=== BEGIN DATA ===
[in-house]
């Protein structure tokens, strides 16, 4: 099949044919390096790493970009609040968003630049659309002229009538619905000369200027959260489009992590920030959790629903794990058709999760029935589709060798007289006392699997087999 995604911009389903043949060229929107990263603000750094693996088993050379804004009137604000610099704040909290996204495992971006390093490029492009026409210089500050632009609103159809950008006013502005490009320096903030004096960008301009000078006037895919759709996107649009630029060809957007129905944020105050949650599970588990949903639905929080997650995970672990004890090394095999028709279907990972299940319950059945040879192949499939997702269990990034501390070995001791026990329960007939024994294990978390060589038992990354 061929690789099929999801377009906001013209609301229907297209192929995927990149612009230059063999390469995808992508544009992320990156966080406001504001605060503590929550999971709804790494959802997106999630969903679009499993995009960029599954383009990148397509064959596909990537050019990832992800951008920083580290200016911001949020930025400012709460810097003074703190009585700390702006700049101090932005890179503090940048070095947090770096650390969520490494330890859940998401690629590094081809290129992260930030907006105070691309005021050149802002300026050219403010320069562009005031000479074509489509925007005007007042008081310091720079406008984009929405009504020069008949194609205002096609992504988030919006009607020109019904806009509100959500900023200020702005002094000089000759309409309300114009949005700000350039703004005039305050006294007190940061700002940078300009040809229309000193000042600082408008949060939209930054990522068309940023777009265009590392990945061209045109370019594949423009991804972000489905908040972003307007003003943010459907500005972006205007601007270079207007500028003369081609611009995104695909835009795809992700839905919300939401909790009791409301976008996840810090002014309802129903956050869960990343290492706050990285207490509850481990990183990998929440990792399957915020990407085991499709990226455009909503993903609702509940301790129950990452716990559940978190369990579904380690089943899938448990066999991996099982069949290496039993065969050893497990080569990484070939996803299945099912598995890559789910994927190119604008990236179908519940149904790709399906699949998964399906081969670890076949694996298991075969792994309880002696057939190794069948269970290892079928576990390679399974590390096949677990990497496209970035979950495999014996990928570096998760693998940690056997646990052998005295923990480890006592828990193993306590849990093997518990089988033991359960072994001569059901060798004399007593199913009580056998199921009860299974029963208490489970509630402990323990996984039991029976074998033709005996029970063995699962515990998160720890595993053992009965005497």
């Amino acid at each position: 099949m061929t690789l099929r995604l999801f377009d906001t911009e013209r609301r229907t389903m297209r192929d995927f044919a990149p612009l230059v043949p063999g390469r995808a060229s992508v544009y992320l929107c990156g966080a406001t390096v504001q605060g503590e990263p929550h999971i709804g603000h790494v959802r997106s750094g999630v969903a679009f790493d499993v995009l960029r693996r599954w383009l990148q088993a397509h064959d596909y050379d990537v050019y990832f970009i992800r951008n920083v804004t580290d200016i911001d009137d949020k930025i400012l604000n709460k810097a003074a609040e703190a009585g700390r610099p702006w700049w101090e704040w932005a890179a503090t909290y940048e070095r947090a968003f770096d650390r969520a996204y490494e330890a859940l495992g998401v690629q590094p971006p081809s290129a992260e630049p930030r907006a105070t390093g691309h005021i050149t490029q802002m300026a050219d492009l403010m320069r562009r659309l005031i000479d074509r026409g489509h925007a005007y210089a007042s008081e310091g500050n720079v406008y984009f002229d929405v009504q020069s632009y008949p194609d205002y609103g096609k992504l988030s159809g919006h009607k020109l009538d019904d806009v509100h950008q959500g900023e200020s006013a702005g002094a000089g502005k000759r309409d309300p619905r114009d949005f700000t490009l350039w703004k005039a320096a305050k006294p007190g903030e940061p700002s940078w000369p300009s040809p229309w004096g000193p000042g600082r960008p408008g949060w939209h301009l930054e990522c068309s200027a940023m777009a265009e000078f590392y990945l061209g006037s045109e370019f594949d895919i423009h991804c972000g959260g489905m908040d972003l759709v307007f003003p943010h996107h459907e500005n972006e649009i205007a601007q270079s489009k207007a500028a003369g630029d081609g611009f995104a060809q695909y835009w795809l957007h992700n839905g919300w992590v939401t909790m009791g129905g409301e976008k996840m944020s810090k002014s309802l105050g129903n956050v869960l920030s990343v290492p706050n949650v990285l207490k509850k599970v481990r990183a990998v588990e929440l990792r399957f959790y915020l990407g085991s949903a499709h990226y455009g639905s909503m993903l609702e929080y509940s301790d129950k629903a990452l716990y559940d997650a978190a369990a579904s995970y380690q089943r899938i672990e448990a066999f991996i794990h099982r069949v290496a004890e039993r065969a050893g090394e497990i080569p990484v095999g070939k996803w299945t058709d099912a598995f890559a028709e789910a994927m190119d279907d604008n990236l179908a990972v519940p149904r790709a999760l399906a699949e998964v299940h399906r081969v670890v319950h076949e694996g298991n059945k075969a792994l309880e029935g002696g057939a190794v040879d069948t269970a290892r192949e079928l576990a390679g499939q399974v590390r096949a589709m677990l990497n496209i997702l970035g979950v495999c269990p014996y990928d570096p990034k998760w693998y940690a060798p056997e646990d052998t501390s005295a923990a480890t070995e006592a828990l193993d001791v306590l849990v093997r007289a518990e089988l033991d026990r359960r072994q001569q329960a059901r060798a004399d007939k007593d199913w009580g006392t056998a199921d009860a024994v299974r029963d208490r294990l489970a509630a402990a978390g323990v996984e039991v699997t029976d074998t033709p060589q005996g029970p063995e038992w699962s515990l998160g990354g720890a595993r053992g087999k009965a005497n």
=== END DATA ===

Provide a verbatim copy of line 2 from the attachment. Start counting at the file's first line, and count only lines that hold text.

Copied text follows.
């Protein structure tokens, strides 16, 4: 099949044919390096790493970009609040968003630049659309002229009538619905000369200027959260489009992590920030959790629903794990058709999760029935589709060798007289006392699997087999 995604911009389903043949060229929107990263603000750094693996088993050379804004009137604000610099704040909290996204495992971006390093490029492009026409210089500050632009609103159809950008006013502005490009320096903030004096960008301009000078006037895919759709996107649009630029060809957007129905944020105050949650599970588990949903639905929080997650995970672990004890090394095999028709279907990972299940319950059945040879192949499939997702269990990034501390070995001791026990329960007939024994294990978390060589038992990354 061929690789099929999801377009906001013209609301229907297209192929995927990149612009230059063999390469995808992508544009992320990156966080406001504001605060503590929550999971709804790494959802997106999630969903679009499993995009960029599954383009990148397509064959596909990537050019990832992800951008920083580290200016911001949020930025400012709460810097003074703190009585700390702006700049101090932005890179503090940048070095947090770096650390969520490494330890859940998401690629590094081809290129992260930030907006105070691309005021050149802002300026050219403010320069562009005031000479074509489509925007005007007042008081310091720079406008984009929405009504020069008949194609205002096609992504988030919006009607020109019904806009509100959500900023200020702005002094000089000759309409309300114009949005700000350039703004005039305050006294007190940061700002940078300009040809229309000193000042600082408008949060939209930054990522068309940023777009265009590392990945061209045109370019594949423009991804972000489905908040972003307007003003943010459907500005972006205007601007270079207007500028003369081609611009995104695909835009795809992700839905919300939401909790009791409301976008996840810090002014309802129903956050869960990343290492706050990285207490509850481990990183990998929440990792399957915020990407085991499709990226455009909503993903609702509940301790129950990452716990559940978190369990579904380690089943899938448990066999991996099982069949290496039993065969050893497990080569990484070939996803299945099912598995890559789910994927190119604008990236179908519940149904790709399906699949998964399906081969670890076949694996298991075969792994309880002696057939190794069948269970290892079928576990390679399974590390096949677990990497496209970035979950495999014996990928570096998760693998940690056997646990052998005295923990480890006592828990193993306590849990093997518990089988033991359960072994001569059901060798004399007593199913009580056998199921009860299974029963208490489970509630402990323990996984039991029976074998033709005996029970063995699962515990998160720890595993053992009965005497």